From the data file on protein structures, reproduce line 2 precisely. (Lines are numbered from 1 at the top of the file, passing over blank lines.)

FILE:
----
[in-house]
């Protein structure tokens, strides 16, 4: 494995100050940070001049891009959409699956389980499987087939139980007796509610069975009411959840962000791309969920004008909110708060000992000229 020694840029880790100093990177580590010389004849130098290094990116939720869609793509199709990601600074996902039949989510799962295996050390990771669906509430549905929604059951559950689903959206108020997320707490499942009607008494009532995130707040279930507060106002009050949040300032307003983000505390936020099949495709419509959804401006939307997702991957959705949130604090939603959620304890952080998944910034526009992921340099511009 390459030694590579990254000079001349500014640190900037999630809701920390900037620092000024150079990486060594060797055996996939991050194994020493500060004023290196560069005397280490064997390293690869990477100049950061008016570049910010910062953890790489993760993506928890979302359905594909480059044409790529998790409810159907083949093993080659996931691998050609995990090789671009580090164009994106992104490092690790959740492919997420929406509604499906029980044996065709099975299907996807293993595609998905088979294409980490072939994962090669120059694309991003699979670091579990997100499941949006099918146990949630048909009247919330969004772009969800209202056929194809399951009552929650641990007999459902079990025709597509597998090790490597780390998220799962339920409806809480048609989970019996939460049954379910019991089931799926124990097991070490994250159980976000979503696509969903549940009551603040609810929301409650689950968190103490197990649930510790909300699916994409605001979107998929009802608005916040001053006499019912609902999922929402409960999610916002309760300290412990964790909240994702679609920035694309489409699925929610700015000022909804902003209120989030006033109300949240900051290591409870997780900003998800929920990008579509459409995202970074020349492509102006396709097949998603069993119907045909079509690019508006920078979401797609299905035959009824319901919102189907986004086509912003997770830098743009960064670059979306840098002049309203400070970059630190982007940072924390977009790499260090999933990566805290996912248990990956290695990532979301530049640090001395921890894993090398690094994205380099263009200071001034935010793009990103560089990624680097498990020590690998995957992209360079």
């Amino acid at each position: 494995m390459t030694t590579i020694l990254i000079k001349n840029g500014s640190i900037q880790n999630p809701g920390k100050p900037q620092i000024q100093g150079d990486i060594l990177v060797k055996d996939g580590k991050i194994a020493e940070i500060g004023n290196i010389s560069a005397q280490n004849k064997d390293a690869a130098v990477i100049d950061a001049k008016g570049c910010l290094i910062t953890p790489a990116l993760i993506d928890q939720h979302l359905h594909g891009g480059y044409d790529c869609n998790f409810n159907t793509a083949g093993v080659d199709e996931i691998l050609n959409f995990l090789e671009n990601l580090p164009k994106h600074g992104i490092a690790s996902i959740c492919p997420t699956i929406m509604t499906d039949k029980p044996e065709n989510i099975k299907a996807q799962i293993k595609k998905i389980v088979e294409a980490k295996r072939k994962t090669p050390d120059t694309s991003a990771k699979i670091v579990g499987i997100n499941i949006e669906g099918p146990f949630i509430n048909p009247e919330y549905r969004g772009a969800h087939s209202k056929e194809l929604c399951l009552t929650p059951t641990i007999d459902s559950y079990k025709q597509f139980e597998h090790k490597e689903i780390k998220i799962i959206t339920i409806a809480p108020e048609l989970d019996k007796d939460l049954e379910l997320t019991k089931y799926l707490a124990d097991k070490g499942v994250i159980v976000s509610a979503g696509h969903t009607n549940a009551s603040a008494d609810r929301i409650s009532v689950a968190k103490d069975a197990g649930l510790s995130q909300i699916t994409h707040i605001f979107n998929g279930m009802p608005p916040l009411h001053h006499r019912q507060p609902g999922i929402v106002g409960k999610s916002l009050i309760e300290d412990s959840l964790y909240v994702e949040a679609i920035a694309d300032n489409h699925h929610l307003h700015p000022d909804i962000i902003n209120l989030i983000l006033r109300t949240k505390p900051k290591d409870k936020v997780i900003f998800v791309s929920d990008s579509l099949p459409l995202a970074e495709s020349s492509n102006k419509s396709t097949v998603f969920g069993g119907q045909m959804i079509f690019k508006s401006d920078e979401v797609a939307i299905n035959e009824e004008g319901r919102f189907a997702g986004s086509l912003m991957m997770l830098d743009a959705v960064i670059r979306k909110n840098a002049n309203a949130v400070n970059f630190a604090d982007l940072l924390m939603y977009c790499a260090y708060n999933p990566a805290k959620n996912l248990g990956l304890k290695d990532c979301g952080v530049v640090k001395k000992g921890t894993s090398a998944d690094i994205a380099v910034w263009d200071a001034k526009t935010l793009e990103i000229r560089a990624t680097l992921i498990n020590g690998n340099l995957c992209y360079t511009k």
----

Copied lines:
């Protein structure tokens, strides 16, 4: 494995100050940070001049891009959409699956389980499987087939139980007796509610069975009411959840962000791309969920004008909110708060000992000229 020694840029880790100093990177580590010389004849130098290094990116939720869609793509199709990601600074996902039949989510799962295996050390990771669906509430549905929604059951559950689903959206108020997320707490499942009607008494009532995130707040279930507060106002009050949040300032307003983000505390936020099949495709419509959804401006939307997702991957959705949130604090939603959620304890952080998944910034526009992921340099511009 390459030694590579990254000079001349500014640190900037999630809701920390900037620092000024150079990486060594060797055996996939991050194994020493500060004023290196560069005397280490064997390293690869990477100049950061008016570049910010910062953890790489993760993506928890979302359905594909480059044409790529998790409810159907083949093993080659996931691998050609995990090789671009580090164009994106992104490092690790959740492919997420929406509604499906029980044996065709099975299907996807293993595609998905088979294409980490072939994962090669120059694309991003699979670091579990997100499941949006099918146990949630048909009247919330969004772009969800209202056929194809399951009552929650641990007999459902079990025709597509597998090790490597780390998220799962339920409806809480048609989970019996939460049954379910019991089931799926124990097991070490994250159980976000979503696509969903549940009551603040609810929301409650689950968190103490197990649930510790909300699916994409605001979107998929009802608005916040001053006499019912609902999922929402409960999610916002309760300290412990964790909240994702679609920035694309489409699925929610700015000022909804902003209120989030006033109300949240900051290591409870997780900003998800929920990008579509459409995202970074020349492509102006396709097949998603069993119907045909079509690019508006920078979401797609299905035959009824319901919102189907986004086509912003997770830098743009960064670059979306840098002049309203400070970059630190982007940072924390977009790499260090999933990566805290996912248990990956290695990532979301530049640090001395921890894993090398690094994205380099263009200071001034935010793009990103560089990624680097498990020590690998995957992209360079």